As your conversation proceeds, it is certain to become multifaceted, and you might need to break it up into several conversations. No one ever said that philosophy was easy. The conversation is likely to produce more light than heat, though, if everyone involved can identify the questions that need to be asked and then think through these questions in a patient and clear-eyed way.

Thinking about truth also matters because it helps us to work through issues that we confront as members of contemporary societies. To use just one example, when you want to know about a socially significant topic like the climate emergency, election integrity, or government surveillance, which news organisations should you consult? Many, and probably most, of us want to consult only the news organisations that are most likely to provide us with objectively true information. We want news that is as free as possible from spin and bias, and one reason for this is that spin and bias prevent us from knowing what is objectively true.

The point to appreciate here is that, to find this sort of news organisation, you’ll need to get clear on which notions of ‘objective truth’ are most important in this context. The best way to do this is to learn about the notions of objective truth that philosophers have discussed, and to then consider how relevant they are to this task. Of course, this isn’t the only thing that you’ll need to do: you’ll also need to look into the track records and funding sources of the organisations that you’re considering, as well as the potential biases of the people who produce the content. But this sort of research will be useful to you only if you’re already clear on what your goal – acquiring objectively true information – really amounts to. In this and the other ways that we’ve discussed, thinking through philosophical ideas about truth can benefit you both as a human and as someone attempting to navigate our current social reality.

Links & books

For some excellent videos on theories of truth, check out this YouTube playlist by the English philosopher Mark Jago; this overview of classical theories of truth by the Australian philosopher Huw Price, and this discussion about truth between the Oxford philosophers P F Strawson and Gareth Evans, recorded in 1973.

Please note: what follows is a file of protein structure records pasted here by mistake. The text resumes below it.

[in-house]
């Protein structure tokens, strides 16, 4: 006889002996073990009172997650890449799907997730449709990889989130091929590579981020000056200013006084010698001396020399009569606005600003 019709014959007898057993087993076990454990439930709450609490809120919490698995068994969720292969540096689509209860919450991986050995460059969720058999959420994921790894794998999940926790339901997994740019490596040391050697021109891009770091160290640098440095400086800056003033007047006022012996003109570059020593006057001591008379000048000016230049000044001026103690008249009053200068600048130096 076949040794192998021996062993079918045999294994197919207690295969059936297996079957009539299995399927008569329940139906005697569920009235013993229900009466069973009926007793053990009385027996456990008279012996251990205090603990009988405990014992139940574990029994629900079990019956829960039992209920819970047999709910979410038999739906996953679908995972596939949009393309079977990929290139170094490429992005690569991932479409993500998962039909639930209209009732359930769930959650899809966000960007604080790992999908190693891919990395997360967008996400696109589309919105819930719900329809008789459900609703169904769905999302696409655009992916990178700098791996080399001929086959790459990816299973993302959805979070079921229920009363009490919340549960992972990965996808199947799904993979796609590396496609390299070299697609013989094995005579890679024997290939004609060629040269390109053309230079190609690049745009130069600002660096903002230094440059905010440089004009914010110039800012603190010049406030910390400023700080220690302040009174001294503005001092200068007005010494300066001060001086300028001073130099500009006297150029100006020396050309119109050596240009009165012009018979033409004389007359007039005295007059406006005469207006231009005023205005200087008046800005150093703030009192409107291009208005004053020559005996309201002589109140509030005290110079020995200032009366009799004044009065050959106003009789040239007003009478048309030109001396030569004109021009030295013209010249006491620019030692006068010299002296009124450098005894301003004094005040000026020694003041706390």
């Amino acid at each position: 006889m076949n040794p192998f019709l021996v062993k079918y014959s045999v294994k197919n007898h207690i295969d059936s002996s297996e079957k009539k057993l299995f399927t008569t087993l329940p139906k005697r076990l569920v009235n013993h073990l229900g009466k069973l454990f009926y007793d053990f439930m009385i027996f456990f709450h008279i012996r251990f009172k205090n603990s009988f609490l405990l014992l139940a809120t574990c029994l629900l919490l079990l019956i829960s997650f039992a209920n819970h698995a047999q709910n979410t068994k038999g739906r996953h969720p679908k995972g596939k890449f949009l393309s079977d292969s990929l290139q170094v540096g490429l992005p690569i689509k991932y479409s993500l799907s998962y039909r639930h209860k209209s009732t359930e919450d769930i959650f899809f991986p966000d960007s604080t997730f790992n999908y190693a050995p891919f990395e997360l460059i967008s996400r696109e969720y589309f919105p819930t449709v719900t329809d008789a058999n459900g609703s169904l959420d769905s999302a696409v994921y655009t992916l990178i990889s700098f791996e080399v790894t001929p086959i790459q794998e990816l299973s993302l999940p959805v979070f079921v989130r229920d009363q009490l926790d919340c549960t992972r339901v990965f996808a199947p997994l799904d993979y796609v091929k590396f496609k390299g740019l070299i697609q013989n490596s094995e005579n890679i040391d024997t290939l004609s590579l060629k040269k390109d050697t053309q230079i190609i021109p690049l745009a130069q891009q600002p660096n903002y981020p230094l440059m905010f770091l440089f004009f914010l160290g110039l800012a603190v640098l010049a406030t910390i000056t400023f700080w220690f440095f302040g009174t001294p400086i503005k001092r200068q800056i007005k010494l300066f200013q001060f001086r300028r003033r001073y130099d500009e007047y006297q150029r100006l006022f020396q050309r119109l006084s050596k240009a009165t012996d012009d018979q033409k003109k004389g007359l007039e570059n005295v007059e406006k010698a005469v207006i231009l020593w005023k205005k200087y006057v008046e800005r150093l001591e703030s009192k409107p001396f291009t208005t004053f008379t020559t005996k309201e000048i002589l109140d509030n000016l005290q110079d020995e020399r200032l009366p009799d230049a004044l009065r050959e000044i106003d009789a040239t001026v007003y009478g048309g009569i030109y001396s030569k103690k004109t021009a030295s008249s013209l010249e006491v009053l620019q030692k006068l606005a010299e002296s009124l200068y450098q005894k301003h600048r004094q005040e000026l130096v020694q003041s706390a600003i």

The edited collection The Nature of Truth: Classic and Contemporary Perspectives (2nd ed, 2021) is a great resource for classic and contemporary philosophical articles on truth. The entries on truth from the online Stanford Encyclopedia of Philosophy and the site Internet Encyclopedia of Philosophy also have all sorts of informative surveys on theories of truth.

The short story ‘In a Grove’ (1922) by the Japanese author Ryūnosuke Akutagawa is a stimulating tale that touches on the objectivity of truth. Meanwhile, in Chapter 2 of his book Truth (2014), the US philosopher Chase Wrenn offers a clear and engaging introduction to issues surrounding the objectivity of truth. And in The Oxford Handbook of Truth (2018), the chapter ‘Truth, Objectivity, and Realism’ by Sanford Shieh discusses two frameworks for understanding the objectivity of truth that were first developed in the 1960s by the English philosophers Michael Dummett and Crispin Wright. If you’re interested in empirical studies on how people ordinarily think about the objectivity of truth, have a look at Robert Barnard and Joe Ulatowski’s paper ‘The Objectivity of Truth, a Core Truism?’ (2017).

The always-insightful radio show Philosophy Talk from Stanford University has an episode called ‘Truth and Relativism’ (2005) featuring a discussion with the US philosopher Helen Longino. Meanwhile, Chapter 3 of the book Relativism (2020) by Maria Baghramian and Annalisa Coliva is a compact discussion of both traditional and contemporary forms of truth relativism. And The Routledge Handbook of Philosophy of Relativism (2020) edited by Martin Kusch contains a smorgasbord of chapters on relativism, including several that focus on truth.

The best short defence of the view that truth is a primitive concept is Jamin Asay’s chapter ‘Primitivism about Truth’ (2021) in the aforementioned book The Nature of Truth. Jeremy Wyatt’s paper ‘Primitivist Theories of Truth’ (2022) covers the historical roots of this view, its relevance to contemporary philosophy, and the ways in which it intersects with developmental psychology.

The chapter ‘Truth and an African Language’ (2004) is Kwasi Wiredu’s most recent study of English and Akan representations of truth. In Chapter 6 of his book Meaning and Truth in African Philosophy (2018), Grivas Muchineripi Kayange investigates the Chewa concept of truth. James Maffie’s paper ‘Why Care about Nezahualcoyotl?’ (2002) addresses the conception of truth in 16th-century Nahua philosophy. Alexus McLeod’s book Theories of Truth in Chinese Philosophy (2015) offers a wide-ranging account of the views of truth that surfaced in early Chinese philosophy. If you’re interested in the Buddhist theory of two truths, have a look at Sonam Thakchoe’s entries in the Stanford Encyclopedia of Philosophy. And Eliot Deutsch and Ron Bontekoe’s edited volume A Companion to World Philosophies (2017) also has several great chapters on theories of truth in some of the world’s major philosophical traditions.

If you’re drawn in by (or highly sceptical of) the idea that commonsensical truths about truth are all that we really need, have a look at the classic defences of deflationism in Paul Horwich’s classic Truth (2nd ed, 1998) and his book Truth-Meaning-Reality (2010). The Stanford Encyclopedia of Philosophy’s entry on deflationism is also great for getting the lay of the land.